In a world defined by information, and the technologies that store and move that data, understanding how to interact in a digital space is nothing less than a requirement for today’s students. These skills needed to safely use the internet and to think critically about sources of information are known as digital citizenship.
All students should work to develop these skills, and that goes for elementary students especially. There’s no doubt that the social questions, careers, and everyday life of today’s students will be defined by their activities online.
Defining Digital Citizenship
With much of our social interaction occurring on devices, online, and otherwise in distanced situations, it’s important to understand how digital citizenship prepares students not only for the careers of the future, but for the society and culture of the future.
According to Applied Educational Systems, digital literacy includes the “responsible use of technology by anyone who uses computers, the Internet, and digital devices to engage with society on any level.”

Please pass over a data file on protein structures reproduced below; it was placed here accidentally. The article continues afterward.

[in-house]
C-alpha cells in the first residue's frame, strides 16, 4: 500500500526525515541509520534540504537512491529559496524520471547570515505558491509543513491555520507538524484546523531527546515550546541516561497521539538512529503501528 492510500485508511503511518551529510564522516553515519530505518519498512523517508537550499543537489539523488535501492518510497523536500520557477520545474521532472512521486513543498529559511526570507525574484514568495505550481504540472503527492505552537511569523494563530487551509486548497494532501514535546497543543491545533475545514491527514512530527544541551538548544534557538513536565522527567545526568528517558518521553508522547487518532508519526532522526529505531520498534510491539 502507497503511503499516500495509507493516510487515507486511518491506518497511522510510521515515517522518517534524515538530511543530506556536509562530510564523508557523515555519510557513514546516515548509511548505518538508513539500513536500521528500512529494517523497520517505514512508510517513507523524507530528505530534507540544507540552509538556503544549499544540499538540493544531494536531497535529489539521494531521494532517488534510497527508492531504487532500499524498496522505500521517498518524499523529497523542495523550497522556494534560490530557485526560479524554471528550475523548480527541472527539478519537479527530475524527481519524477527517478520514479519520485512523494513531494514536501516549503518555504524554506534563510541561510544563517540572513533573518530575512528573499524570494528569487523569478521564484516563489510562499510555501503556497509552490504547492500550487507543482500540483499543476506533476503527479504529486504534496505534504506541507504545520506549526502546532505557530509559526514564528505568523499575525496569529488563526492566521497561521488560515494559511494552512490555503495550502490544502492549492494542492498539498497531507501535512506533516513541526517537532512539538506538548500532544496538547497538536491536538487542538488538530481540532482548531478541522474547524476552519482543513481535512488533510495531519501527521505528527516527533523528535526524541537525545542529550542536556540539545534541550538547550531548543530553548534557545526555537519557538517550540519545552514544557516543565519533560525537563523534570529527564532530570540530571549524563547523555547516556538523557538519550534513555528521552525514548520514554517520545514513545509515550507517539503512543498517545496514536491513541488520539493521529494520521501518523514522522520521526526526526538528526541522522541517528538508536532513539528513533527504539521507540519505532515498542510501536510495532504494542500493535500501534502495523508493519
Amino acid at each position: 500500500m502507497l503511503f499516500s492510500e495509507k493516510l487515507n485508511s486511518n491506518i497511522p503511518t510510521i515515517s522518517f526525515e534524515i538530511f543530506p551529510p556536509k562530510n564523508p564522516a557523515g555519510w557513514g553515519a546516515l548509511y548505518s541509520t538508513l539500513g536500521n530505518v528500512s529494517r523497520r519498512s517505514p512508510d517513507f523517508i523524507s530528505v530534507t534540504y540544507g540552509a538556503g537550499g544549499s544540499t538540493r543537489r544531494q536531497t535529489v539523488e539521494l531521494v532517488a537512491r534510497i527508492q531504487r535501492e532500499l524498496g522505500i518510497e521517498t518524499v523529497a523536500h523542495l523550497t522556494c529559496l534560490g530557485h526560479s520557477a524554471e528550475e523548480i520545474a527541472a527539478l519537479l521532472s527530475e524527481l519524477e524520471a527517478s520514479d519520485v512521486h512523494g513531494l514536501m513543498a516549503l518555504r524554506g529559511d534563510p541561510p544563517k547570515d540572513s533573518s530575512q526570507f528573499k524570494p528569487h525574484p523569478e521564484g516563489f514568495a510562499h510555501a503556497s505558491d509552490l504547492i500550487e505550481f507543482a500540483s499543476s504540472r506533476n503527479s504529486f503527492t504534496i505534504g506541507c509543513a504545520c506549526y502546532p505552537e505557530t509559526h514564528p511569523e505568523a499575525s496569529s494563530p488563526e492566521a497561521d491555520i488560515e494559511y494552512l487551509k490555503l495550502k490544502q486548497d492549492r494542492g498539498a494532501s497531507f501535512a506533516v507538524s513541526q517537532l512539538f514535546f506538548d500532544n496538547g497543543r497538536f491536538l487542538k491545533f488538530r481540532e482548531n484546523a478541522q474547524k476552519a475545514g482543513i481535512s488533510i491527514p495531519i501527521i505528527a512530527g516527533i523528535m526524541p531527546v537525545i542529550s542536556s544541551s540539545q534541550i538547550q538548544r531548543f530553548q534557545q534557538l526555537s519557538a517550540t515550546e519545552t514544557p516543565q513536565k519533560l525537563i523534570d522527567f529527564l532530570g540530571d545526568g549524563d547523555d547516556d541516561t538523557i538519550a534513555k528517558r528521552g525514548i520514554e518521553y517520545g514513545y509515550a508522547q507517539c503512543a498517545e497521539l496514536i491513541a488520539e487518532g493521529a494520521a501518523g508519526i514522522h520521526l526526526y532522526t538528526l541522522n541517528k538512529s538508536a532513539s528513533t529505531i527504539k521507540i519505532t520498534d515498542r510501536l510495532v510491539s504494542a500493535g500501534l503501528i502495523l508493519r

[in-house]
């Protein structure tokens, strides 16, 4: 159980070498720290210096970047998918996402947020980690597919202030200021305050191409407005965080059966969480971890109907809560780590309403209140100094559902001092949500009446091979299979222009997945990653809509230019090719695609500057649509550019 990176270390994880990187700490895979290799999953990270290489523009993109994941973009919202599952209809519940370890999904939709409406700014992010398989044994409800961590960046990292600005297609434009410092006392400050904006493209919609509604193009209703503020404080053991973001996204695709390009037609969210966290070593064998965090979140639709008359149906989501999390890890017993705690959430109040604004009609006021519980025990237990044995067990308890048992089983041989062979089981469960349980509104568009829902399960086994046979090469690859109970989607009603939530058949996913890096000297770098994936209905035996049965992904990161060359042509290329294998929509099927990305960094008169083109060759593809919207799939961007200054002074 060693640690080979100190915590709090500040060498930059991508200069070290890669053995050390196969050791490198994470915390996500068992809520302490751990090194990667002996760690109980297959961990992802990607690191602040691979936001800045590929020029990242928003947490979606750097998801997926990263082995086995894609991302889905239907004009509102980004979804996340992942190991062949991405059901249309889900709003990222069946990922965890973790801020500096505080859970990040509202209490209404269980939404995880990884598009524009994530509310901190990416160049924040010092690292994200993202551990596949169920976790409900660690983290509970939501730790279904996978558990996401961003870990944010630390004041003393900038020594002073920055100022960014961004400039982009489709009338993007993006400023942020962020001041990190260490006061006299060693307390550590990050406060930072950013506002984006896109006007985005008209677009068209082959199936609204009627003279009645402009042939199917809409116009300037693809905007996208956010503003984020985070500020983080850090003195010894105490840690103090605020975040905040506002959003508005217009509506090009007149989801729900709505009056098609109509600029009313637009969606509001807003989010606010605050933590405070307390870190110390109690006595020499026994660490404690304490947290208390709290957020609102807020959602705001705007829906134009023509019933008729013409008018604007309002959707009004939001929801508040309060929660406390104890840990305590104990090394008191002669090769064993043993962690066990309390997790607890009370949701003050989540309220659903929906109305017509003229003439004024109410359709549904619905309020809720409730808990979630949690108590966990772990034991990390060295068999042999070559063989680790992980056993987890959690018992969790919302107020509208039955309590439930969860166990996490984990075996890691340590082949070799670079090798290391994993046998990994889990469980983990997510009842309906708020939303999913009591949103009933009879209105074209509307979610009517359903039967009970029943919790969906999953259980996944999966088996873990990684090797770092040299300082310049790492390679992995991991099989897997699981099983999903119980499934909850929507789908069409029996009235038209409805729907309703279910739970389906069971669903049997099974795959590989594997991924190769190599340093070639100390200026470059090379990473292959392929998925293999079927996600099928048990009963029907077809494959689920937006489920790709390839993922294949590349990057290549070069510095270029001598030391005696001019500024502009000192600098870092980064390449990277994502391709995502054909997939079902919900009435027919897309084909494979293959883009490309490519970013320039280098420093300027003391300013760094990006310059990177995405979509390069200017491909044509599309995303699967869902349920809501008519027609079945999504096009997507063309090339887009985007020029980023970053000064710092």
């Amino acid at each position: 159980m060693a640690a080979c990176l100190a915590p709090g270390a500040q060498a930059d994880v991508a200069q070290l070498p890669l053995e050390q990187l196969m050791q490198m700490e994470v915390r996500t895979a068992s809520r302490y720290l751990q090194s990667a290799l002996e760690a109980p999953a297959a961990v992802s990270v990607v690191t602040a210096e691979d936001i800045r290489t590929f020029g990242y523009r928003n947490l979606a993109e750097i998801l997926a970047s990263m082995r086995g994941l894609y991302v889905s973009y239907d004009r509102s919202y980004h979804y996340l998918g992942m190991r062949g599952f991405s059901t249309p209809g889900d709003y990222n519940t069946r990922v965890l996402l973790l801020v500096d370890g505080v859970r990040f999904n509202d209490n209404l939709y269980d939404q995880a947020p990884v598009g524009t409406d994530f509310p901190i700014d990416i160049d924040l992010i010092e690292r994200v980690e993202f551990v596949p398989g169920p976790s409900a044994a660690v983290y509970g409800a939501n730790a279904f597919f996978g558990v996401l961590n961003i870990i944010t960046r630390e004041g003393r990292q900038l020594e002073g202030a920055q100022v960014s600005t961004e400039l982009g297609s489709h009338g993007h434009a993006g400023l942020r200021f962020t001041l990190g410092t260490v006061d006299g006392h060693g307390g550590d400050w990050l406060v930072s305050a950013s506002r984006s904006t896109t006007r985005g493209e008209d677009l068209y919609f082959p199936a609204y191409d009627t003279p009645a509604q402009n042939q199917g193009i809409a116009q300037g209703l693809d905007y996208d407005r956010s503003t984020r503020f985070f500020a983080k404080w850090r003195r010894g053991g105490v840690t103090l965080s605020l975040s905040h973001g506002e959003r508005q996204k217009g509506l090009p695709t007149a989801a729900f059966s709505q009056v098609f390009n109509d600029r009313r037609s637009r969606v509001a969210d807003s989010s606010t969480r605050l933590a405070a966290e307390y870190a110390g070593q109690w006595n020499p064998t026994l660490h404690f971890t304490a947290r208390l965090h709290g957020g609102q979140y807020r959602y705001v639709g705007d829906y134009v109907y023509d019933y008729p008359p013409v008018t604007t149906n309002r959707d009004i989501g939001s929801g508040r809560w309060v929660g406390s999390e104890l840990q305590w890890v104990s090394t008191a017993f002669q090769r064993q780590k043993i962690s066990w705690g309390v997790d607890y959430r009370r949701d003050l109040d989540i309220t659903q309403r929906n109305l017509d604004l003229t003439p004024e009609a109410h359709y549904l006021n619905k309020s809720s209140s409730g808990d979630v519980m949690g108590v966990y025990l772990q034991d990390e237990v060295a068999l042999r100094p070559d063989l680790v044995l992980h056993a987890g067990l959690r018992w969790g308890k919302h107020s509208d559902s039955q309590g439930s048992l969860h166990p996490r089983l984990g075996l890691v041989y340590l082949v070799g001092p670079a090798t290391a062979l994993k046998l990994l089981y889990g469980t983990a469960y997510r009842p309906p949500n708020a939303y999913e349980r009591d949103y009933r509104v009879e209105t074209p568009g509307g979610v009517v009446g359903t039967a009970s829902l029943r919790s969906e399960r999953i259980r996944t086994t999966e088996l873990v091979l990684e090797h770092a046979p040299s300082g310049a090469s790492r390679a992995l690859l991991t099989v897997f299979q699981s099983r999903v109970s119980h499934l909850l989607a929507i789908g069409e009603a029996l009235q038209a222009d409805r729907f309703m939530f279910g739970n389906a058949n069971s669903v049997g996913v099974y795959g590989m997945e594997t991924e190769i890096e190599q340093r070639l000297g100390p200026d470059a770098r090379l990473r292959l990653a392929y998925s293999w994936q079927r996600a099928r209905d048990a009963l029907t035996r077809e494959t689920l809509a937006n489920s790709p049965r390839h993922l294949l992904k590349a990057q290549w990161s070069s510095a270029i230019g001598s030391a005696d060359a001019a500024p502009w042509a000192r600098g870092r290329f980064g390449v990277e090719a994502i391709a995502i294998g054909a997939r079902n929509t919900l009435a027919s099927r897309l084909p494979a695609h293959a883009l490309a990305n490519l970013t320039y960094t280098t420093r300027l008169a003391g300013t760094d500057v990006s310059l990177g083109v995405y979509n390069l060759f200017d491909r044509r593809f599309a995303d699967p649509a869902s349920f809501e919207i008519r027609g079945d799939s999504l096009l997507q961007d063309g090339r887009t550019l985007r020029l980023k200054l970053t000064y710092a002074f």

In addition, though, teaching digital skills requires an emphasis on social skills and social-emotional learning.
Good digital citizenship engages young students and shows them how to connect with one another, empathize with each other, and create lasting relationships through digital tools.
Bad digital citizenship, on the other hand, entails cyberbullying, irresponsible social media usage, and a general lack of knowledge about how to safely use the Internet.Chris Zook. “What Is Digital Citizenship?” Applied Educational Systems.
The good news? There are plenty of robust digital resources available to help you build good digital citizenship skills with your students.
Using Common Sense
Common Sense Education is a nonprofit dedicated to vetting materials for children, including educational tools. They produce a number of resources you might use with your elementary students.
- Check out their digital citizenship poster, designed for elementary schools, here.
- Choose from 10 fun digital citizenship videos (or use them all), all designed for K-5 classrooms, here.
- Looking to get students active and engaged? Look into these quick, packaged activities, perfect for elementary students learning remotely.
Other Digital Citizenship Sources
Once you dig into the wealth of digital literacy resources available, it’s clear that there’s plenty to choose from. Here are a few great places to start.
- Learn more about the social aspects of good digital behavior in this piece from Edutopia.
- Browse through resources from Google, BrainPOP, Nearpod, and more in this blog from The Techie Teacher.
- And don’t forget to pick up the latest strategies, tools, tips, and big ideas from TCEA’s own virtual 2021 Elementary Technology Conference. Learn more here.
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